Noah Phillips has launched a new television spot sounding the themes of equal justice, police accountability and repairing community trust that have driven his campaign to unseat Sacramento County District Attorney Anne Marie Schubert on June 5.
The 30-second advertisement airing on Sacramento broadcast and cable stations as the contentious campaign for District Attorney enters its final month opens with a brief introduction by deputy county prosecutor Phillips outside Sacramento County Courthouse before diving into his platform. A crew filmed the courthouse segments in late April.
“We need to end racial profiling and police misconduct and hold the powerful accountable because no one is above the law,” Phillips says before pivoting to images that echoed the incidents that gave the liberal Phillips’ campaign its voice and momentum – the fatal shootings of Joseph Mann and Stephon Clark by Sacramento police and the ongoing protests .
Clark and Mann aren’t mentioned by name or shown in the brief ad, but Phillips’ voice intones over the image of mourners at Clark's April funeral service: “Our community has felt real pain,” Phillips says in the TV spot. “We’ve got some work and some healing to do to rebuild trust so we can keep Sacramento safe for everyone.”
Newly compiled figures from The Bee show Schubert holding a nearly 2-to-1 advantage in contributions this time around, with Schubert having raised nearly $564,000 to Phillips’ roughly $295,000.
The straight-forward, but polished half-minute spot hints at the money and the movement helping to propel Phillips’ run for DA in a race shaping up to be one of the most competitive for the office in years. Schubert was elected District Attorney in 2014 with 58 percent of the vote defeating then-state Attorney General’s prosecutor Maggy Krell and attorney Todd Leras for the seat.
But the name at the bottom of the ad’s final frame confirms it: George Soros, the Los Angeles billionaire whose progressive California Justice & Public Safety PAC and similarly named political action committees, is throwing cash into efforts across the country aimed at criminal justice system reform, reducing incarcerations and helping liberal prosecutors win District Attorney’s seats in at least 10 states including California.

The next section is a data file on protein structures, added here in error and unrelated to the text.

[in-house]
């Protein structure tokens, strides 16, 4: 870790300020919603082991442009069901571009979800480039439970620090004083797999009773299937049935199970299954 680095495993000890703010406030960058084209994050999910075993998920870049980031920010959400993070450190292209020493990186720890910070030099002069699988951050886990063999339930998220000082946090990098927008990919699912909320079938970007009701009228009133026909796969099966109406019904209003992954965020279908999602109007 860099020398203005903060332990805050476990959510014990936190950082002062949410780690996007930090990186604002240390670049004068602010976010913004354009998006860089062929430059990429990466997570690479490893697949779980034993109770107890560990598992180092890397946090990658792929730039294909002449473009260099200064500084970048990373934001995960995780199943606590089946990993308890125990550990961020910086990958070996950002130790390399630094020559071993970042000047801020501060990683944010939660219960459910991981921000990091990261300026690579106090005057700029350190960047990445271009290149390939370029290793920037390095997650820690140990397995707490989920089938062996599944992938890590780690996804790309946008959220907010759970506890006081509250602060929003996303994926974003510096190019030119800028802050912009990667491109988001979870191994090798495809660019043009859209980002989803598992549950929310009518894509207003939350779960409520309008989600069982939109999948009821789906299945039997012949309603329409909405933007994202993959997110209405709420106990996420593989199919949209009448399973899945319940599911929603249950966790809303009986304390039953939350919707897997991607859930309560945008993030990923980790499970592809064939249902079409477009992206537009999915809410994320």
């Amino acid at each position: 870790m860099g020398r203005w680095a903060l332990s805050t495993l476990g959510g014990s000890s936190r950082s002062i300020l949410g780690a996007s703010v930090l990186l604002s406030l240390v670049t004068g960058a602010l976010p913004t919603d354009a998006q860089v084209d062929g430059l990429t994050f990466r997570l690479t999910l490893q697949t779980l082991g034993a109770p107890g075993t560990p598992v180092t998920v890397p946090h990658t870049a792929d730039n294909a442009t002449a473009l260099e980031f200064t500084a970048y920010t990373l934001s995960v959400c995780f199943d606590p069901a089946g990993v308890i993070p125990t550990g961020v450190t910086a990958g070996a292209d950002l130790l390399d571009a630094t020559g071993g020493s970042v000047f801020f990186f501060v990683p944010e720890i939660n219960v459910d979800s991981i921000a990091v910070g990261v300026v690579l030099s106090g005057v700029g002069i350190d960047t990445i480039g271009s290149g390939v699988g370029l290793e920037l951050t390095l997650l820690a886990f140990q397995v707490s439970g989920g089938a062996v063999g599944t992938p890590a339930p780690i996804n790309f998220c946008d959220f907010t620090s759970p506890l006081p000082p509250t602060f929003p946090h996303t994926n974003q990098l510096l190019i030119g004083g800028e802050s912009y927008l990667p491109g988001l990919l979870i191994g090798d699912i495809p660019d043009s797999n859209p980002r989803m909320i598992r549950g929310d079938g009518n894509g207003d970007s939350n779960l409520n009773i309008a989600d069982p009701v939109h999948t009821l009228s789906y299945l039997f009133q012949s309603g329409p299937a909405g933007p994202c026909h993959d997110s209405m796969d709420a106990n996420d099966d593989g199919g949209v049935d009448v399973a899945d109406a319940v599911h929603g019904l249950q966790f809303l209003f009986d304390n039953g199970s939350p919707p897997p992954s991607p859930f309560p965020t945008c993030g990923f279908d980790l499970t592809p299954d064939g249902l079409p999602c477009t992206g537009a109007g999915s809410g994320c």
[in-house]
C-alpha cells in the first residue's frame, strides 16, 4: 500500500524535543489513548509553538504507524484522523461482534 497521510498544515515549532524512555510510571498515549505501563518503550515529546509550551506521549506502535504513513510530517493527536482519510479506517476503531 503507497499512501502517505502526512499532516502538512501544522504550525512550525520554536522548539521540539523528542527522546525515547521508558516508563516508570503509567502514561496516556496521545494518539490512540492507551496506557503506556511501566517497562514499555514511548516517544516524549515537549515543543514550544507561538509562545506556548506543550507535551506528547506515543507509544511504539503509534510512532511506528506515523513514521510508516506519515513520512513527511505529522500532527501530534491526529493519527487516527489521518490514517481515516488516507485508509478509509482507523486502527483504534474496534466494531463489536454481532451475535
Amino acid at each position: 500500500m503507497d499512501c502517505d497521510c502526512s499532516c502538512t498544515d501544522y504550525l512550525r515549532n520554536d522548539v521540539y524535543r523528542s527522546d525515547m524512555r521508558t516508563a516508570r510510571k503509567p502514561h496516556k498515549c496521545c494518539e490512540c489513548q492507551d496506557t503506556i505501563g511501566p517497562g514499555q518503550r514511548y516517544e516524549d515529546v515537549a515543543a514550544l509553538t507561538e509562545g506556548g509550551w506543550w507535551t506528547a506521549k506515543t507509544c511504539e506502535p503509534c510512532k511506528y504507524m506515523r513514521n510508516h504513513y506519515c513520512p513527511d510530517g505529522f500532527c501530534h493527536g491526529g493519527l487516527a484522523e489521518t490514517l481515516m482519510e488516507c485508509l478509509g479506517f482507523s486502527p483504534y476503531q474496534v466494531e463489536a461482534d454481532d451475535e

Soros’ PAC is among several progressive groups locking arms with the liberal Phillips, a Democrat, who has staked out positions to the left of Schubert. The Justice & Public Safety PAC contributed a $32,475 donation to Phillips in April.
Schubert enjoys broad support for reelection from Sacramento-area and statewide law enforcement unions and business, has picked up labor support and the endorsement of Democratic mayor Darrell Steinberg and other council members as well as regional leaders.
Schubert also received a recent surge of momentum with the April arrest of East Area Rapist/Golden State Killer suspect Joseph James DeAngelo on the strength of DNA evidence and technology she championed first as a prosecuting attorney then as DA.
A new ad, with its tagline “She protects us” and produced by Schubert’s camp touts her DNA expertise.
DeAngelo faces two counts of murder in the February 1978 shooting deaths of Rancho Cordova couple Katie and Brian Maggiore, with special circumstances for the slaying’s multiple victims.
He also faces two charges of murder with special circumstances of burglary and rape in the 1980 killings of Charlene and Lymon Smith in Ventura. DeAngelo is being held in Sacramento County custody and returns to court May 14.
Meantime, Phillips’ ad airs as he fights accusations of prosecutorial misconduct lobbed by local defense attorney Michael Wise alleging a secret deal with a defendant in a 2016 murder case to offer testimony against co-defendants in exchange for a lighter manslaughter sentence. Phillips denies the allegations and is expected to face a judge on the defense claims Friday in Sacramento Superior Court.
Phillips’ liberal stance won an endorsement and sizable financial backing from the progressive Real Justice PAC whose Shaun King is a high-profile judicial reform activist and whose team held key roles in Vermont Sen. Bernie Sanders’ presidential campaign.
The Brooklyn-based King recently headlined a Phillips rally in Oak Park and called on voters to oust incumbent Schubert because of her financial ties to law enforcement groups and what King said was her record of not prosecuting cases against police officers.
Real Justice has poured nearly $45,000 into Phillips’ coffers, The Bee’s most recent calculations show, most of it in a flurry of contributions in early April.